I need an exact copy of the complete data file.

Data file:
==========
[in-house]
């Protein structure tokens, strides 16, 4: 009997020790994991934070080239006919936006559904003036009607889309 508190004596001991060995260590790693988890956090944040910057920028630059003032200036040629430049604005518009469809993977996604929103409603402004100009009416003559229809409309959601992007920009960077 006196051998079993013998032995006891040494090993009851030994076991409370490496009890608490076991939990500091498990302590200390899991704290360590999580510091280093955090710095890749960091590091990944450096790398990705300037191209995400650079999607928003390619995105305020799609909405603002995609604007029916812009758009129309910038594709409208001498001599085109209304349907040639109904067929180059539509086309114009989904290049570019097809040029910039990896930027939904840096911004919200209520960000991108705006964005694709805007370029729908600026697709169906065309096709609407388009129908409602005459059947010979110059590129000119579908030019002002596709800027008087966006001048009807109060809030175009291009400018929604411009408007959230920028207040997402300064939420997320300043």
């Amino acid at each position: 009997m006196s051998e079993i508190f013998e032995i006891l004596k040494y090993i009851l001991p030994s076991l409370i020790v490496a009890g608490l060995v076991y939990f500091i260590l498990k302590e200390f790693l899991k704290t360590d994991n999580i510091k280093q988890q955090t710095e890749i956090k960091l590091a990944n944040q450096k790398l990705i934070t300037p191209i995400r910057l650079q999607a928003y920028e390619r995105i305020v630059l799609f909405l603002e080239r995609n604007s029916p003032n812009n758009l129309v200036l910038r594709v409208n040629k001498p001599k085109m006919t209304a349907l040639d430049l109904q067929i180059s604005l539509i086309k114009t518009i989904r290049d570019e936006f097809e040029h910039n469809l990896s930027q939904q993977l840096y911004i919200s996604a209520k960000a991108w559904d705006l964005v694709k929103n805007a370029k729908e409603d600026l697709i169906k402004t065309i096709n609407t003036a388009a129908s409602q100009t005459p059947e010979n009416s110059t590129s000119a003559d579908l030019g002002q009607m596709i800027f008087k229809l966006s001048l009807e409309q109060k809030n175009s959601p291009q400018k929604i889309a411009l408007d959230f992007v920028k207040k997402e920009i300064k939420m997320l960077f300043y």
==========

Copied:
[in-house]
């Protein structure tokens, strides 16, 4: 009997020790994991934070080239006919936006559904003036009607889309 508190004596001991060995260590790693988890956090944040910057920028630059003032200036040629430049604005518009469809993977996604929103409603402004100009009416003559229809409309959601992007920009960077 006196051998079993013998032995006891040494090993009851030994076991409370490496009890608490076991939990500091498990302590200390899991704290360590999580510091280093955090710095890749960091590091990944450096790398990705300037191209995400650079999607928003390619995105305020799609909405603002995609604007029916812009758009129309910038594709409208001498001599085109209304349907040639109904067929180059539509086309114009989904290049570019097809040029910039990896930027939904840096911004919200209520960000991108705006964005694709805007370029729908600026697709169906065309096709609407388009129908409602005459059947010979110059590129000119579908030019002002596709800027008087966006001048009807109060809030175009291009400018929604411009408007959230920028207040997402300064939420997320300043």
């Amino acid at each position: 009997m006196s051998e079993i508190f013998e032995i006891l004596k040494y090993i009851l001991p030994s076991l409370i020790v490496a009890g608490l060995v076991y939990f500091i260590l498990k302590e200390f790693l899991k704290t360590d994991n999580i510091k280093q988890q955090t710095e890749i956090k960091l590091a990944n944040q450096k790398l990705i934070t300037p191209i995400r910057l650079q999607a928003y920028e390619r995105i305020v630059l799609f909405l603002e080239r995609n604007s029916p003032n812009n758009l129309v200036l910038r594709v409208n040629k001498p001599k085109m006919t209304a349907l040639d430049l109904q067929i180059s604005l539509i086309k114009t518009i989904r290049d570019e936006f097809e040029h910039n469809l990896s930027q939904q993977l840096y911004i919200s996604a209520k960000a991108w559904d705006l964005v694709k929103n805007a370029k729908e409603d600026l697709i169906k402004t065309i096709n609407t003036a388009a129908s409602q100009t005459p059947e010979n009416s110059t590129s000119a003559d579908l030019g002002q009607m596709i800027f008087k229809l966006s001048l009807e409309q109060k809030n175009s959601p291009q400018k929604i889309a411009l408007d959230f992007v920028k207040k997402e920009i300064k939420m997320l960077f300043y």